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The most diverse group of living organisms, dominant in most ecosystems, with the exception of anaerobic zones. Includes autotrophic and heterotrophic groups of protists, plants, animals, fungi. Characteristic features of eukaryotes are the nucleus, delimited from the cytoplasm by a nuclear membrane, a linear (rarely circular) genome based on DNA, organized with the participation of histones in the form of chromosomes, cytoplasmic ribosomes with a sedimentation coefficient of 80S, the presence of cytoplasmic endomembrane complexes as the endoplasmic reticulum, the Golgi apparatus, vacuoles, lysosomes, peroxisomes, glyoxisomes, spherosomes. Most species have mitochondria, and their absence is always of secondary nature. Autotrophic eukaryotes have plastids. Eukaryotic membranes are bilayered and consist of phospholipids. The cell wall, if present, has a cellulose or chitin base and a pectin or glucan (or heteroglican) matrix. The eukaryotic flagellum (undulipodia) is organized as axoneme surrounded by a membrane — a complex of two free microtubules and nine microtubule triplets connected to each other by dynein handles and nexin bridges, and to the axoneme by radial spokes.

Both in all multicellulars and a part of unicellular eukaryotes, the flagellum is present only at the motile stage of their life cycle, wereas in some groups (most of fungi, rhodophytes, some groups of amoebae) it is secondarily absent. In non-flagellated cells, the system of microtubules and microfilaments associated with the flagellum, called the cytoskeleton, remains. The cytoskeleton is involved in the amoeboid movement of eukaryotic cells, phagocytosis and pinocytosis, the movement of cytoplasmic organelles and vesicles, and most importantly, in mitotic and meiotic division. Most eukaryotes are aerobes with oxidative enzymes localized in mitochondria. Aerobic, less often anaerobic glycolysis is also known. Holozoic nutrition – by swallowing small particles and other cells from forms lacking a cell wall, osmotrophy – nutrition by absorption of products of extracellular destruction of the substrate by heterotrophs with a cell wall, and phototrophic (autotrophic) – by photosynthesis in plastid-bearing forms.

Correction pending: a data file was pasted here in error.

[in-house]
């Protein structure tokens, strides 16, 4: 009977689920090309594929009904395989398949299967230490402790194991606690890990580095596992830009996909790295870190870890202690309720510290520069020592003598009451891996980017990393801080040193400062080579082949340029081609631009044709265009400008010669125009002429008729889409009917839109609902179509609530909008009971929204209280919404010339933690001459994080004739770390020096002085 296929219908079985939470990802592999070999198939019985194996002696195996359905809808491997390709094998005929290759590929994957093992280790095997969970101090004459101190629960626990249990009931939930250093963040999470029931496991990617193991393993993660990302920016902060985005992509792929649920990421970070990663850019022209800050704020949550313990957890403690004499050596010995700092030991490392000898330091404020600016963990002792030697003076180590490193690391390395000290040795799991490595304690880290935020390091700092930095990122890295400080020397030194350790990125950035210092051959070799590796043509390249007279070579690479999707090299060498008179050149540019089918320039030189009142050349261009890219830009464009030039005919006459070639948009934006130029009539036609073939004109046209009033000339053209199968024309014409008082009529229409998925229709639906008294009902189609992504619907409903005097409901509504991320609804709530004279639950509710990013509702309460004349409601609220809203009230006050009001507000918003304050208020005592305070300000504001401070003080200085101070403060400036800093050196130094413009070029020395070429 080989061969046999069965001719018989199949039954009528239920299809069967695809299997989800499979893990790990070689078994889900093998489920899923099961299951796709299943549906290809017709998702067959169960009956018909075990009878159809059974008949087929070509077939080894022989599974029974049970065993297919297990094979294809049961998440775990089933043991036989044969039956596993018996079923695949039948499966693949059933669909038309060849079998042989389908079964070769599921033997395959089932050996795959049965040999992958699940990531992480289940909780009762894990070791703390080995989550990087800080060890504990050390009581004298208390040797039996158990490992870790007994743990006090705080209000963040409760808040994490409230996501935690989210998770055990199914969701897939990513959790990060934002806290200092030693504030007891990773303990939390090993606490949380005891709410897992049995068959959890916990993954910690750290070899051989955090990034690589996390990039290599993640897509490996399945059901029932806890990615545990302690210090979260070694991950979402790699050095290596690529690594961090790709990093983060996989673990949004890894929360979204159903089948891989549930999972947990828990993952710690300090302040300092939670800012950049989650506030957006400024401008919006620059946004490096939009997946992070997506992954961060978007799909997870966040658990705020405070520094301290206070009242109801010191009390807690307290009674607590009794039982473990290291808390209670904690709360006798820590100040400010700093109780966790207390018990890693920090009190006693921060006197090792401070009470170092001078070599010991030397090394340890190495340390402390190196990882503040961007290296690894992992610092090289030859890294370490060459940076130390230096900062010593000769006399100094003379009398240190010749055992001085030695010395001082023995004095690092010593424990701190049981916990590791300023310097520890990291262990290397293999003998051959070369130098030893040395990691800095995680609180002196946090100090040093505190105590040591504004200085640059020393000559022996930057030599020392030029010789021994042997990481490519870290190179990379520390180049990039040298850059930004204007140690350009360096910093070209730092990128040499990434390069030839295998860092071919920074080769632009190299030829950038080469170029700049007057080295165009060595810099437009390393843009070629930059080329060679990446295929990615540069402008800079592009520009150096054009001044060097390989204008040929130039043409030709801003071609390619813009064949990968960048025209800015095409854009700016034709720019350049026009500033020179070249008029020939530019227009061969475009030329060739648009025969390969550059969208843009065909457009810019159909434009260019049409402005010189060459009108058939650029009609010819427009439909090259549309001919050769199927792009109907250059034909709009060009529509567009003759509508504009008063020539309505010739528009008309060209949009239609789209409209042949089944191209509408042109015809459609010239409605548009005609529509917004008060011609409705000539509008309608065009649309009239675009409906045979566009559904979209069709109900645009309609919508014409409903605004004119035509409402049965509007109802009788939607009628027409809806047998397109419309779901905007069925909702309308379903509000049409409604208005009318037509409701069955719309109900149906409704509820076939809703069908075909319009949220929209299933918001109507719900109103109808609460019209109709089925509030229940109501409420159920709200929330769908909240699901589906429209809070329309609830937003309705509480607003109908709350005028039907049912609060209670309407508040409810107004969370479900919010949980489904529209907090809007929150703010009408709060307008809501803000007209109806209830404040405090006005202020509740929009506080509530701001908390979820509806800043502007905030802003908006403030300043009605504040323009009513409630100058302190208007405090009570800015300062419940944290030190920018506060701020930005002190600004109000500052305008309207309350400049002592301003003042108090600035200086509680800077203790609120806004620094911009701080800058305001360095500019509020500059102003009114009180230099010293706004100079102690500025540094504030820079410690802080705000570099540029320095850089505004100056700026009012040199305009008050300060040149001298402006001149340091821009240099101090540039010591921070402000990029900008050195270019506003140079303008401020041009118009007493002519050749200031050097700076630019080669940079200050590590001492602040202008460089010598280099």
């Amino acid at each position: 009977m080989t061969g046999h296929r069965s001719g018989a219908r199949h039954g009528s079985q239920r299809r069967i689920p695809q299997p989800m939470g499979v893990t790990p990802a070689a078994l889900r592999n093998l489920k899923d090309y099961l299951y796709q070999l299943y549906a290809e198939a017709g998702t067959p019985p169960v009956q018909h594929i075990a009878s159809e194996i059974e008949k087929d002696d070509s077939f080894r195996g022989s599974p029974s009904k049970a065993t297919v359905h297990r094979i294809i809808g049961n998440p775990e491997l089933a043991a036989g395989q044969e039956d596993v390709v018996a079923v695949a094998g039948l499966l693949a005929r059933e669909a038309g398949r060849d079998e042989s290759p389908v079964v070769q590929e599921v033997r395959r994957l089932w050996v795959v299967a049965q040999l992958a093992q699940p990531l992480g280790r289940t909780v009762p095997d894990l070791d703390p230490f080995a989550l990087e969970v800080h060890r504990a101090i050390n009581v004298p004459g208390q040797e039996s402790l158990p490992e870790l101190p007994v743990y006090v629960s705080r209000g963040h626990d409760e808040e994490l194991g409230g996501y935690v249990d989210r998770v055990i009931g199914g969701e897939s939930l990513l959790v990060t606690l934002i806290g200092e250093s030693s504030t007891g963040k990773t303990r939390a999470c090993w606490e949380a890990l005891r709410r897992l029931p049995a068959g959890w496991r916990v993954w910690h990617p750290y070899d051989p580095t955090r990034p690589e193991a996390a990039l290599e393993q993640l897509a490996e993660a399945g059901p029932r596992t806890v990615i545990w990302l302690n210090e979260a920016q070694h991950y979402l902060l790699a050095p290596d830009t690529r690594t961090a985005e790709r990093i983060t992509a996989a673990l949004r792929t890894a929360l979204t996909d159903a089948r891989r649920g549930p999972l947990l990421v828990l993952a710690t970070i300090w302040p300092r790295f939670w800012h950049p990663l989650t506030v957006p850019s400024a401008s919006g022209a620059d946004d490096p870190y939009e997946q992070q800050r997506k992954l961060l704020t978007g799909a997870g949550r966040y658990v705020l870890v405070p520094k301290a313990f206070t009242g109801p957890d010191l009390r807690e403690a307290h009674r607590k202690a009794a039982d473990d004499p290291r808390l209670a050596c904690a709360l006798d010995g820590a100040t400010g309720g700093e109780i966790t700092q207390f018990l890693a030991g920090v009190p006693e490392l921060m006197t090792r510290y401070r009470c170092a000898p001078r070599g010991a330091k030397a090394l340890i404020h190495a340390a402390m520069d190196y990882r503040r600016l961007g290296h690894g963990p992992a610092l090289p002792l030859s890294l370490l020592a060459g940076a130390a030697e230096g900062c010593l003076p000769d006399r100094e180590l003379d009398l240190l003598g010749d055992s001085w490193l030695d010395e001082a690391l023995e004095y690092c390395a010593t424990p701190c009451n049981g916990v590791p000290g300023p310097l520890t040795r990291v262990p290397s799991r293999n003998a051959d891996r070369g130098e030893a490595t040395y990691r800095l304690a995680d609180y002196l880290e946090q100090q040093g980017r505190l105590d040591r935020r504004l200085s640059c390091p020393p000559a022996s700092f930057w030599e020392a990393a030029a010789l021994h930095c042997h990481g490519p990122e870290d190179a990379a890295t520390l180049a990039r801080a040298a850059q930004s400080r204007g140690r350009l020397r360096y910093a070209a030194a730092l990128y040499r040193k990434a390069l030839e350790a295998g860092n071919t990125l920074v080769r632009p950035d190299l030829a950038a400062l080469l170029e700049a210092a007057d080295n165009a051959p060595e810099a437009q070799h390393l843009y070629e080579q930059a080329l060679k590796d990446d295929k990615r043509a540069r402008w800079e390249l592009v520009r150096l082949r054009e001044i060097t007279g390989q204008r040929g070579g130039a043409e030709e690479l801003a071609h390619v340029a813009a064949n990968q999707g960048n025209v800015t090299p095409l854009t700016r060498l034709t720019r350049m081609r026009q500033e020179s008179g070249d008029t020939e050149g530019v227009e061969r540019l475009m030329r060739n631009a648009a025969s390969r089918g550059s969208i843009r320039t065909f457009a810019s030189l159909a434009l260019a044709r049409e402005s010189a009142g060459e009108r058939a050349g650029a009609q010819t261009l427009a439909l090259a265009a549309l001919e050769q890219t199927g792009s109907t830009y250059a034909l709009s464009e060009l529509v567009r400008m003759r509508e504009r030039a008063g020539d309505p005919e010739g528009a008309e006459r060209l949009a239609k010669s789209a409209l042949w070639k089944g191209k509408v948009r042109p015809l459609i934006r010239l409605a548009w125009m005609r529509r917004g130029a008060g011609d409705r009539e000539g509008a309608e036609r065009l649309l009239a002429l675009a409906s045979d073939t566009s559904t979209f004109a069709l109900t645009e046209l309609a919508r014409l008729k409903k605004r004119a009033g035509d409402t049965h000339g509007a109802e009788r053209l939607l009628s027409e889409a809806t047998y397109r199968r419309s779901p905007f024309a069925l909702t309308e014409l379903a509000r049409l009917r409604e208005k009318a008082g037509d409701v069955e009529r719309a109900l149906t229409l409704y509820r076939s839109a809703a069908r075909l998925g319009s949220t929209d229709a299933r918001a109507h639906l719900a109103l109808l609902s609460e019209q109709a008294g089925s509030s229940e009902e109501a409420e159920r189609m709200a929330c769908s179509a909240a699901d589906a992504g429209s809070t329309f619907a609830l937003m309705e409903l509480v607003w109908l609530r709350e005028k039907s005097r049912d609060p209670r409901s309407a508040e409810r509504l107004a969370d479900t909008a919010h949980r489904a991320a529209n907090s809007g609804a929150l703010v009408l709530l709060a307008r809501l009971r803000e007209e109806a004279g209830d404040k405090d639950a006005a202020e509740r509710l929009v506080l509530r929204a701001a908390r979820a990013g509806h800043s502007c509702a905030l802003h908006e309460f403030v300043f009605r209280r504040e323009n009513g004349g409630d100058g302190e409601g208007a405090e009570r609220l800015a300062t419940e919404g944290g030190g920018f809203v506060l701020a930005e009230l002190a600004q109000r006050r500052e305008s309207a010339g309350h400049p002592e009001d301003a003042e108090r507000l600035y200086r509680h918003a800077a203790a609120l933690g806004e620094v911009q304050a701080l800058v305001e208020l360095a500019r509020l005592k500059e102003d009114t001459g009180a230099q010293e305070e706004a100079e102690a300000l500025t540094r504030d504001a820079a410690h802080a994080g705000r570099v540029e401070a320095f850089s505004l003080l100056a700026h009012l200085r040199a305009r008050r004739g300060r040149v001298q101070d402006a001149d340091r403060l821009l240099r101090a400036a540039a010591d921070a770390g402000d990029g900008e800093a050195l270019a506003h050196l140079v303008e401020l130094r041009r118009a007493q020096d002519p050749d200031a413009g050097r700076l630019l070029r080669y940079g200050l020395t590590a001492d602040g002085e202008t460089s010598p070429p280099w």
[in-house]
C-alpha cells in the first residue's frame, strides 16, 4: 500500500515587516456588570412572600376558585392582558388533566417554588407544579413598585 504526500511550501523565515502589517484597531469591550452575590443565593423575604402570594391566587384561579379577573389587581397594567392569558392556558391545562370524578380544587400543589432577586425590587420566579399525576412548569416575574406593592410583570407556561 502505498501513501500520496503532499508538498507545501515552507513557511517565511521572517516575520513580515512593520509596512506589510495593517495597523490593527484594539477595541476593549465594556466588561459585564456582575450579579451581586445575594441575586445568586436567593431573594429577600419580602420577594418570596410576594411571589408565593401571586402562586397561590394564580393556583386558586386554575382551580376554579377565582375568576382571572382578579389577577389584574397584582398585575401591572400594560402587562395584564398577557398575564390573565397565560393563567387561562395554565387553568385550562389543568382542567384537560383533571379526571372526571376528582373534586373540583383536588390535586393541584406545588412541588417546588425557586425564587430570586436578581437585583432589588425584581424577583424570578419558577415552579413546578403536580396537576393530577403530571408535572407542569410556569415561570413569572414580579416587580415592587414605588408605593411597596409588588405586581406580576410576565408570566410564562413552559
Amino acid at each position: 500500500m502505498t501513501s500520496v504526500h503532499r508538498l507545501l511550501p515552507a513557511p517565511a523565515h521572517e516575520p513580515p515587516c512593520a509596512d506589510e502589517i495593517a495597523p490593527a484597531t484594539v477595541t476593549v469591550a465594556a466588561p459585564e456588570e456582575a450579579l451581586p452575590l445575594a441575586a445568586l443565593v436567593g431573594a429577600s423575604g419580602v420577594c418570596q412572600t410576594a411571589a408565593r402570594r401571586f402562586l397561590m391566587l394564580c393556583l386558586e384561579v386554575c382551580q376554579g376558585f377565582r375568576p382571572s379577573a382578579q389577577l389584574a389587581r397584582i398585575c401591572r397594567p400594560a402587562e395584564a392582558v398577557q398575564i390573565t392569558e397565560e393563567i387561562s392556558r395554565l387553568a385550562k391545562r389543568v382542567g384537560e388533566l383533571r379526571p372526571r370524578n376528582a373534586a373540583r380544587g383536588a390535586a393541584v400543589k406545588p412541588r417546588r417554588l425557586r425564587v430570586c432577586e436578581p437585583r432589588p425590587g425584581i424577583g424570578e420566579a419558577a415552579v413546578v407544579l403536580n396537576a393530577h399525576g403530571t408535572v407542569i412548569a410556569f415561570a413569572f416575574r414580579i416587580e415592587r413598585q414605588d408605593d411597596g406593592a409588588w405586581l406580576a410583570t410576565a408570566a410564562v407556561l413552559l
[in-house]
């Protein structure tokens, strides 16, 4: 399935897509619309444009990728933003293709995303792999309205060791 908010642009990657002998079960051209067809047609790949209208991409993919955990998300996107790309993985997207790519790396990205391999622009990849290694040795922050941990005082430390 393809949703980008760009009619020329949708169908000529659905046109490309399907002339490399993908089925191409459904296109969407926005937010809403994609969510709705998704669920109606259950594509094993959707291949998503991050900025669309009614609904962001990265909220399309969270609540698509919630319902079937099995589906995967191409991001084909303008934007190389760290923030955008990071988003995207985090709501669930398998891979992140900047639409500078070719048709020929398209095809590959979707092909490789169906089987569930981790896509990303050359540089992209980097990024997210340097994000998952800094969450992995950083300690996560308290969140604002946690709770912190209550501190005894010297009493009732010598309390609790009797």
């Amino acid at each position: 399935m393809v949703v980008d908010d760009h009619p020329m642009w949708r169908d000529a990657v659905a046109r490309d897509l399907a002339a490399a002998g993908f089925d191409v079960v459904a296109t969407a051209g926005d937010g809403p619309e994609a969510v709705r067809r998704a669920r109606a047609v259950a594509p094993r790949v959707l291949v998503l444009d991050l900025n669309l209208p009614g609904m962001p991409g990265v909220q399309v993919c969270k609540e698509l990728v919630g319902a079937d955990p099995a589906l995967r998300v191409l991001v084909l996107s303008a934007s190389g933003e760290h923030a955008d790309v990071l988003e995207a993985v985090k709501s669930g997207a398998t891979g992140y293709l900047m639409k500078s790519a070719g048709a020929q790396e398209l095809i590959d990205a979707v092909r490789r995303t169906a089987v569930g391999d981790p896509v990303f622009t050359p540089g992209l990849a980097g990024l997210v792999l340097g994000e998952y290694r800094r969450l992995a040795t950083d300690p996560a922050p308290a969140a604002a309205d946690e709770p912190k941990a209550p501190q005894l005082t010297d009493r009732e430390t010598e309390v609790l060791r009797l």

In different groups of eukaryotes, the sexual process independently arose, convergently similar in essential details. The cause of the sexual process is the presence in the eukaryotic cell of additional mitochondrial DNA, the recombination of which is undesirable, in contrast to the recombination of nuclear DNA. Various eukaryotes have developed mechanisms that ensure the fusion of nuclei (karyogamy), but at the same time hinder the fusion of mitochondria: usually these are preserved along the line of stationary (mother) gametes, which are called oogametes if they are expressed morphologically.

The emergence of eukaryotes is attributed to the period 1.5–2 billion years ago. Comparison of the nucleotide sequences of rRNA genes in representatives of the main domains of life suggests that eukaryotes differ less from archaebacteria than from other groups of prokaryotes, although the differences between eukaryotes and archaebacteria are also significant.
A eukaryotic cell is a symbiotic ensemble, somewhat super-cell, the basic property of which is the production and secretion of an “outside product” (biopolymers, enzymes, signal molecules). Eukaryotes represent a kind of mill for the biomass production and extracellular secretion with a huge biotechnological potential.
The biotechnological community is in demand for a stable macrosystem of organisms with the maximum current heuristic power (primarily for exploratory screening studies). However its creation is hampered both by the chronic incompleteness of current systems and their competition in scientific media. The time has come to create a taxonomic/biotechnological interface that allows a user-biotechnologist to quickly select the classification solution that is most adequate to modern data in order to optimization of the search for new nests of technologically significant organisms from various eukaryotic supergroups that have certain properties already studied.